Making Money in the Middle

Fine choices that split the difference between big-company and small-company stocks.

Investing in midsize companies hardly means settling for midsize returns. Investors often overlook shares of so-called mid caps -- generally stocks with market capitalizations of $1 billion to $10 billion -- as they fixate on the behemoths and runts. But, on average, midsize companies grow faster than the giants and are better priced than small companies. And as small-company stocks finally lose steam and the market waits for big-company shares to emerge from their long slumber, it makes sense to put some money in mid-cap stocks.

Mid caps haven't exactly been slouches. This year to May 14, Standard & Poor's MidCap 400 index gained 12%, handily outpacing both the large-company-oriented S&P 500 and the S&P SmallCap 600. Over the past ten years, the S&P 400 returned 14% annualized, beating the large-company and small-company benchmarks by an average of six and two percentage points a year, respectively. What's not to like?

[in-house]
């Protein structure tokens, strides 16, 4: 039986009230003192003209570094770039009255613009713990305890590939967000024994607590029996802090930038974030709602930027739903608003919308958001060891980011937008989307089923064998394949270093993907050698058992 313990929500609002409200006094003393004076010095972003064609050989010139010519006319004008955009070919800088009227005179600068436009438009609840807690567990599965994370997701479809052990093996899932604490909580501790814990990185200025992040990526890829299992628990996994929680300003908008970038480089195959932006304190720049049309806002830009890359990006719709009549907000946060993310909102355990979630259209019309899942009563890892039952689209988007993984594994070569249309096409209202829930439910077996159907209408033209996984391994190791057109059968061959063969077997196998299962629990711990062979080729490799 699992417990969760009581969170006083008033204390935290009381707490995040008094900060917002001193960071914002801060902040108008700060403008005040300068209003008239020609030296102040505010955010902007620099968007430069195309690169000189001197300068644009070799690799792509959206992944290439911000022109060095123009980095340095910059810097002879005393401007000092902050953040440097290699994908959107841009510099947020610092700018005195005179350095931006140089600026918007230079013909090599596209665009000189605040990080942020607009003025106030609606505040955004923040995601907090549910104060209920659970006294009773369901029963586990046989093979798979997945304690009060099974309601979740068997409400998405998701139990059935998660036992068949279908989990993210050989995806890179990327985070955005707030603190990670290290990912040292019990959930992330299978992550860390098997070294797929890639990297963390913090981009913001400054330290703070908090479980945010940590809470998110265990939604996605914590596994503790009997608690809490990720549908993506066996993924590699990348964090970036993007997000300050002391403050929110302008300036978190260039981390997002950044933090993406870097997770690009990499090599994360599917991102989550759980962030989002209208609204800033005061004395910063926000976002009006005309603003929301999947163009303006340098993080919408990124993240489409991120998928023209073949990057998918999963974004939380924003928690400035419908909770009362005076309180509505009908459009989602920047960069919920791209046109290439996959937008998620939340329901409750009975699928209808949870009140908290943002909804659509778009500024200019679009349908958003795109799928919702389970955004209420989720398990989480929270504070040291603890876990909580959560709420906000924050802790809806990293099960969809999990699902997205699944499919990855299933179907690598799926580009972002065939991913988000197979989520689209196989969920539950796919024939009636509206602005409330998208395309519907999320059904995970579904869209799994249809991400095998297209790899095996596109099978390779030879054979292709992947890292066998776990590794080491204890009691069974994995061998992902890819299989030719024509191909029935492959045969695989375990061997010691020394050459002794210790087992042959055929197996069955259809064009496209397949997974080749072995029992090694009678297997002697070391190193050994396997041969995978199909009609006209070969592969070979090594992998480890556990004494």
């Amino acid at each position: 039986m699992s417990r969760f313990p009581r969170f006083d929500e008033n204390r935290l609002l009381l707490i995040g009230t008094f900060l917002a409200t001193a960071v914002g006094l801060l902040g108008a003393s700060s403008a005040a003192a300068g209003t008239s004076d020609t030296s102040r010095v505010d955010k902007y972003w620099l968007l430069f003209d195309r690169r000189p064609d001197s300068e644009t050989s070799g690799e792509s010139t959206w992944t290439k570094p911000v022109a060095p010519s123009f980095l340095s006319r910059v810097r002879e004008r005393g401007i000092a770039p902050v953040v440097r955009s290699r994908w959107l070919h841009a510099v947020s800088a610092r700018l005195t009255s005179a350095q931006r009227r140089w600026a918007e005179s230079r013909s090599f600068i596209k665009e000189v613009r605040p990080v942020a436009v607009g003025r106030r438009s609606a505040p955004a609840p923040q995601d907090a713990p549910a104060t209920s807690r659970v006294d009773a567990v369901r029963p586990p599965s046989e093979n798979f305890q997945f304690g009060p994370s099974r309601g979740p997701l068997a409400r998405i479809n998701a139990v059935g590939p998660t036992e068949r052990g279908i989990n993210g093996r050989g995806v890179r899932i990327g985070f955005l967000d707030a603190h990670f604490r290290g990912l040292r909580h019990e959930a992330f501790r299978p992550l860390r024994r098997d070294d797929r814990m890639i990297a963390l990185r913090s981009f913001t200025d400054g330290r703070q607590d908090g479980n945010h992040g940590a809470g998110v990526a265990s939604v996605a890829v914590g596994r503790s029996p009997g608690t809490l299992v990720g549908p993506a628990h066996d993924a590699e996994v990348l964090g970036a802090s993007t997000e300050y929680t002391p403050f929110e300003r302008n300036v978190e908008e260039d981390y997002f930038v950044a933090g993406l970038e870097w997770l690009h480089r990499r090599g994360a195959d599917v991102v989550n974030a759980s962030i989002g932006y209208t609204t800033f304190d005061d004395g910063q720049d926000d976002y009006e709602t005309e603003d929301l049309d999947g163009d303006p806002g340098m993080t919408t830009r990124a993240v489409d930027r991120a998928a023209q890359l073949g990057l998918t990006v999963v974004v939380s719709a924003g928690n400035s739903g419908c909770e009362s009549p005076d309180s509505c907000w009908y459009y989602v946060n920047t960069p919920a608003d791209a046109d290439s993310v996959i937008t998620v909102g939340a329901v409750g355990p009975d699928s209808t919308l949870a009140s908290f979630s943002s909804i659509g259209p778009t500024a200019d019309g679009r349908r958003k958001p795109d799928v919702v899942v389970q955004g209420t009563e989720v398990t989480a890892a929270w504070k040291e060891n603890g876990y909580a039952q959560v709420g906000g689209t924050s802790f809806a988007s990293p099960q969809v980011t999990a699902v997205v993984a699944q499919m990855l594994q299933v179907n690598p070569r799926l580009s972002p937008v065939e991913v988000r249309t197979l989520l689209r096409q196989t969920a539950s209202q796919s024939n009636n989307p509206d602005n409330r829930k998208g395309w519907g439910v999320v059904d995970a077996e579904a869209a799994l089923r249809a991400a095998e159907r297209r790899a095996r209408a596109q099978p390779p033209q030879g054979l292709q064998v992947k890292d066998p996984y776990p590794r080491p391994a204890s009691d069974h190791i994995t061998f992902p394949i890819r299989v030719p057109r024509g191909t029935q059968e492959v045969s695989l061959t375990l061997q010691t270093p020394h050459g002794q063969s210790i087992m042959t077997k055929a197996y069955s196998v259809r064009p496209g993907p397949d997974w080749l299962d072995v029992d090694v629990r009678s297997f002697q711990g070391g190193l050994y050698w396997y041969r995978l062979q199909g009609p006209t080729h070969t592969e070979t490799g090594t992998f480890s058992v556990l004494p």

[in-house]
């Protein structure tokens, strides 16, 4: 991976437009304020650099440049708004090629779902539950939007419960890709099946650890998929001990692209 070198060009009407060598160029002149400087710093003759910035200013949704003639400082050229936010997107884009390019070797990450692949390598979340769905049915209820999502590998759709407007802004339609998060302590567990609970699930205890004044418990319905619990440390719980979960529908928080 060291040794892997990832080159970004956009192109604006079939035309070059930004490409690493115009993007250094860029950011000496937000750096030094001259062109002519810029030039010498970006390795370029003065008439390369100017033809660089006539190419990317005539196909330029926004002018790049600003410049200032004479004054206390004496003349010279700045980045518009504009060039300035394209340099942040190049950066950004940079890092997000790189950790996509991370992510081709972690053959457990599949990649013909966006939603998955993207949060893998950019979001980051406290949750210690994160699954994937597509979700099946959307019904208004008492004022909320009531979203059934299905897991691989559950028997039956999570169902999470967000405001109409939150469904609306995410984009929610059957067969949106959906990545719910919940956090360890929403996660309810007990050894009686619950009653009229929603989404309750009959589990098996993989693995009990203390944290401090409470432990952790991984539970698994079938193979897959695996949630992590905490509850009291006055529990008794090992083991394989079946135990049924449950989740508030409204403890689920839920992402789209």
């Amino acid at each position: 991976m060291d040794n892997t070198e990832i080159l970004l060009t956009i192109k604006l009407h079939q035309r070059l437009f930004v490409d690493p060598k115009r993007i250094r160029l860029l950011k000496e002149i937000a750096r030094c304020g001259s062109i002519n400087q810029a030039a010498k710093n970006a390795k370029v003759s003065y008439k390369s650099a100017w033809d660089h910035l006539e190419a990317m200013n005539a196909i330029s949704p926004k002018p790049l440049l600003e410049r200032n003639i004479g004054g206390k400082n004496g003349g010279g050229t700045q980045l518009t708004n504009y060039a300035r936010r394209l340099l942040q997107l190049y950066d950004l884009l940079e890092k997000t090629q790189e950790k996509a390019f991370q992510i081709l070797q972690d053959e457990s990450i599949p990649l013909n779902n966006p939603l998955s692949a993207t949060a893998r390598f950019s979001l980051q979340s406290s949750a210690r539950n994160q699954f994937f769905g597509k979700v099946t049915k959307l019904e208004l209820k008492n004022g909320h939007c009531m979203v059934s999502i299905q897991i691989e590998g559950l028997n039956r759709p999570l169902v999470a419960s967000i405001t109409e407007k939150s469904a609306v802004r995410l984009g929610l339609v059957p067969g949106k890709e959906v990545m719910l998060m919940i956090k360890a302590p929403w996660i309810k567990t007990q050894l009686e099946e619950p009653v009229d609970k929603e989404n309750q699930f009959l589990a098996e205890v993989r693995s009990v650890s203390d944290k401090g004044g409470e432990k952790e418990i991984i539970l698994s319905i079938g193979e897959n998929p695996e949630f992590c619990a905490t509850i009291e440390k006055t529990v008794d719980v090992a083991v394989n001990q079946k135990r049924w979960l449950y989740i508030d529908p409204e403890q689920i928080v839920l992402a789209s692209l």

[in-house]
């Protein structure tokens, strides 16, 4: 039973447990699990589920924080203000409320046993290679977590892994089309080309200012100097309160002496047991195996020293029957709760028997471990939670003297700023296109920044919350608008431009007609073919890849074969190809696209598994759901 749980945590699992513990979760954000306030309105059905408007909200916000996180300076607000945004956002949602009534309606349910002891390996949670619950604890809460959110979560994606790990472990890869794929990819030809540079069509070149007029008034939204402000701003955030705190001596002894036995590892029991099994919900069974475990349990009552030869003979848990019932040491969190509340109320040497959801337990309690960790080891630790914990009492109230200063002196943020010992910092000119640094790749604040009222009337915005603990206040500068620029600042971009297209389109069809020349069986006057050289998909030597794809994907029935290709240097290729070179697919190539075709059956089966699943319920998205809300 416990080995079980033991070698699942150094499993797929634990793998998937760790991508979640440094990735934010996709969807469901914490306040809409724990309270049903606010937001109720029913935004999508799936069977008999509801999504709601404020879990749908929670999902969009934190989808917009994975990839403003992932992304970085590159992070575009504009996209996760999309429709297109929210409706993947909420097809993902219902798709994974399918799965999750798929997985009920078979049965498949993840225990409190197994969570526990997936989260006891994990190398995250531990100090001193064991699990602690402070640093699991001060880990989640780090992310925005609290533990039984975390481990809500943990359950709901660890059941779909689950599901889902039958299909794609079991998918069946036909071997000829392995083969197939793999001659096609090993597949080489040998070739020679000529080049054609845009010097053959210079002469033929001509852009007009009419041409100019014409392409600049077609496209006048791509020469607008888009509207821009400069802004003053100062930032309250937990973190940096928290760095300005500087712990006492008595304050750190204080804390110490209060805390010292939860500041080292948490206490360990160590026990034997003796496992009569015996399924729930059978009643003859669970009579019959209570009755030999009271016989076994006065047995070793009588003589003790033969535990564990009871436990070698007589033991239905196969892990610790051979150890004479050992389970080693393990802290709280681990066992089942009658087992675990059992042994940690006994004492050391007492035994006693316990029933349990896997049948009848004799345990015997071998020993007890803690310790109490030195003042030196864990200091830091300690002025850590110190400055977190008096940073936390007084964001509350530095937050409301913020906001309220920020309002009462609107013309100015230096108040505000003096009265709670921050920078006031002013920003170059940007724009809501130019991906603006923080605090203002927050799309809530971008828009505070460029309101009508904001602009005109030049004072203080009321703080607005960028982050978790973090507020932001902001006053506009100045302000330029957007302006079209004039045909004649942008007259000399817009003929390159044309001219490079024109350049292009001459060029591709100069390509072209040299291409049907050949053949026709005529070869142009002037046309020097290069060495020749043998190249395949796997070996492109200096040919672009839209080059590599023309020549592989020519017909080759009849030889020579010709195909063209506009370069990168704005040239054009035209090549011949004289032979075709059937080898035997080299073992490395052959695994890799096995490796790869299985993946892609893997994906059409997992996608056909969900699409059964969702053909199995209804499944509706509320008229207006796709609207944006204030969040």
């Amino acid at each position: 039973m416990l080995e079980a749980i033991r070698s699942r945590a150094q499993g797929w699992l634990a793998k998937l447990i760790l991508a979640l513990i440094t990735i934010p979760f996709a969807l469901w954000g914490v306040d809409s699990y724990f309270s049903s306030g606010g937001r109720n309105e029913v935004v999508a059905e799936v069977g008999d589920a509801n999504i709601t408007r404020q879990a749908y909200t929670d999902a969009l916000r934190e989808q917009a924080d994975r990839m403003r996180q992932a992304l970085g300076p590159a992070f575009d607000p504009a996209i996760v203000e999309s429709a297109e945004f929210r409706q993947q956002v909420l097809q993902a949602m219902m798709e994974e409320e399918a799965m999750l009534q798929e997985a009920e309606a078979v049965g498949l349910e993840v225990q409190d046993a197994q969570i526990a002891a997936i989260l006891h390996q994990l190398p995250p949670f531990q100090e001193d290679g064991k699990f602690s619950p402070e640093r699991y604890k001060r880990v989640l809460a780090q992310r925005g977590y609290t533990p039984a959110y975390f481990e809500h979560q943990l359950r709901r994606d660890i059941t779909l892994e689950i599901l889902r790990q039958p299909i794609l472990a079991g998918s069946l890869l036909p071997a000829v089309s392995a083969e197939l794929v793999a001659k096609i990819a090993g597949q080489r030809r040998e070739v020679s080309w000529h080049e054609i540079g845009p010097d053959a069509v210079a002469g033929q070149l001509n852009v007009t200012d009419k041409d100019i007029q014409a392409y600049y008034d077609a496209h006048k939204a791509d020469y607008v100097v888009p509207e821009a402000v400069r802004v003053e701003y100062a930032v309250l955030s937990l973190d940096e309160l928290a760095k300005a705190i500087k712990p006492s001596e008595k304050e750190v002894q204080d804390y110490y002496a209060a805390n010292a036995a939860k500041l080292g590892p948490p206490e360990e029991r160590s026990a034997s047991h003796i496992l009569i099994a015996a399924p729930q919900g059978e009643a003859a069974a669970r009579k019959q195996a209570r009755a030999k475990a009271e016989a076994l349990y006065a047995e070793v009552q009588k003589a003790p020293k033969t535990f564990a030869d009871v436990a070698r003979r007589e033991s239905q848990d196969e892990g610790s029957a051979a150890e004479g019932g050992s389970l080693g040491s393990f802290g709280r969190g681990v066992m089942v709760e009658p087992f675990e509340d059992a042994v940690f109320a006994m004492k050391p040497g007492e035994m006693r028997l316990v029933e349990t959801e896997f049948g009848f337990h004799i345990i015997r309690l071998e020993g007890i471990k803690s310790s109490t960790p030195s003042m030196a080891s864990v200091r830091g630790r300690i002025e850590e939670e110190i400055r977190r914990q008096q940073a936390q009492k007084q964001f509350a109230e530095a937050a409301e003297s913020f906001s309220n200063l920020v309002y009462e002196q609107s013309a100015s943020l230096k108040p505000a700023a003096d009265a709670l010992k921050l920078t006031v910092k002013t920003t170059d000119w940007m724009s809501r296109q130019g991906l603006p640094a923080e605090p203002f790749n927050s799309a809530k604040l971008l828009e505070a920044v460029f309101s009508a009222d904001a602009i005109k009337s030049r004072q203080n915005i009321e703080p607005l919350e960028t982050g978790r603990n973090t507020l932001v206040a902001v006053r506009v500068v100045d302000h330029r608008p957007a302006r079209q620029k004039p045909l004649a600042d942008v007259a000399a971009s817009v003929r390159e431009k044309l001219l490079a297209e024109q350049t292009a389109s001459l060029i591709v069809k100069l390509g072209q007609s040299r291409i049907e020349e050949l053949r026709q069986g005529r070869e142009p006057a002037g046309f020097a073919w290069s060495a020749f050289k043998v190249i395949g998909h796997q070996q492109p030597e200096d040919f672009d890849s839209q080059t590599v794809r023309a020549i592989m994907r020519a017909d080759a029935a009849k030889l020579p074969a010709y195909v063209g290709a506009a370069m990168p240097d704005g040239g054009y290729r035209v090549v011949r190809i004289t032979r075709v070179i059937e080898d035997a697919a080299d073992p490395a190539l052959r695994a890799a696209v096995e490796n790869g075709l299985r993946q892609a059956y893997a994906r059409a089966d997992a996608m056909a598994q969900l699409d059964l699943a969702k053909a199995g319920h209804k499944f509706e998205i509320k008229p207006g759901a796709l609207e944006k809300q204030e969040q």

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Contributing Editor, Kiplinger's Personal Finance